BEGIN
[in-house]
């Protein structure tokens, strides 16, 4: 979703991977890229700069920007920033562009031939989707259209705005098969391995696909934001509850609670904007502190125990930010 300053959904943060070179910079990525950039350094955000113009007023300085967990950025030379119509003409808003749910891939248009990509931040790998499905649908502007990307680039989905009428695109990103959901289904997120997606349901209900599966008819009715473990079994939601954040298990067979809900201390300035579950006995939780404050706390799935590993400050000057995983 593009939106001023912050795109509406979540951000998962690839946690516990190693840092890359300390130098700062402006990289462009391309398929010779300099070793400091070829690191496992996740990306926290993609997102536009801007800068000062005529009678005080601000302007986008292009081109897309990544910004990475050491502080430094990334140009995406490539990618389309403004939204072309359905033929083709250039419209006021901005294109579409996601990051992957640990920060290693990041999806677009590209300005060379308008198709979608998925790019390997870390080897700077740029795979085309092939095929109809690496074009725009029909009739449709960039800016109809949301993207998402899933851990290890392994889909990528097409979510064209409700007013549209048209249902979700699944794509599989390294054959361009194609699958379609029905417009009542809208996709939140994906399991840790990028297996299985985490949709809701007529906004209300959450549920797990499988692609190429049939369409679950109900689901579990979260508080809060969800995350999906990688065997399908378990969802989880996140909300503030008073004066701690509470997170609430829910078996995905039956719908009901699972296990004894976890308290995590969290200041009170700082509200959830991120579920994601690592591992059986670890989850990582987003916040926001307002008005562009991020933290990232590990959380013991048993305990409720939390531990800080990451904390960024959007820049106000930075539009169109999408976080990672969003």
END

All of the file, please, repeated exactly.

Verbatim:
[in-house]
């Protein structure tokens, strides 16, 4: 979703991977890229700069920007920033562009031939989707259209705005098969391995696909934001509850609670904007502190125990930010 300053959904943060070179910079990525950039350094955000113009007023300085967990950025030379119509003409808003749910891939248009990509931040790998499905649908502007990307680039989905009428695109990103959901289904997120997606349901209900599966008819009715473990079994939601954040298990067979809900201390300035579950006995939780404050706390799935590993400050000057995983 593009939106001023912050795109509406979540951000998962690839946690516990190693840092890359300390130098700062402006990289462009391309398929010779300099070793400091070829690191496992996740990306926290993609997102536009801007800068000062005529009678005080601000302007986008292009081109897309990544910004990475050491502080430094990334140009995406490539990618389309403004939204072309359905033929083709250039419209006021901005294109579409996601990051992957640990920060290693990041999806677009590209300005060379308008198709979608998925790019390997870390080897700077740029795979085309092939095929109809690496074009725009029909009739449709960039800016109809949301993207998402899933851990290890392994889909990528097409979510064209409700007013549209048209249902979700699944794509599989390294054959361009194609699958379609029905417009009542809208996709939140994906399991840790990028297996299985985490949709809701007529906004209300959450549920797990499988692609190429049939369409679950109900689901579990979260508080809060969800995350999906990688065997399908378990969802989880996140909300503030008073004066701690509470997170609430829910078996995905039956719908009901699972296990004894976890308290995590969290200041009170700082509200959830991120579920994601690592591992059986670890989850990582987003916040926001307002008005562009991020933290990232590990959380013991048993305990409720939390531990800080990451904390960024959007820049106000930075539009169109999408976080990672969003």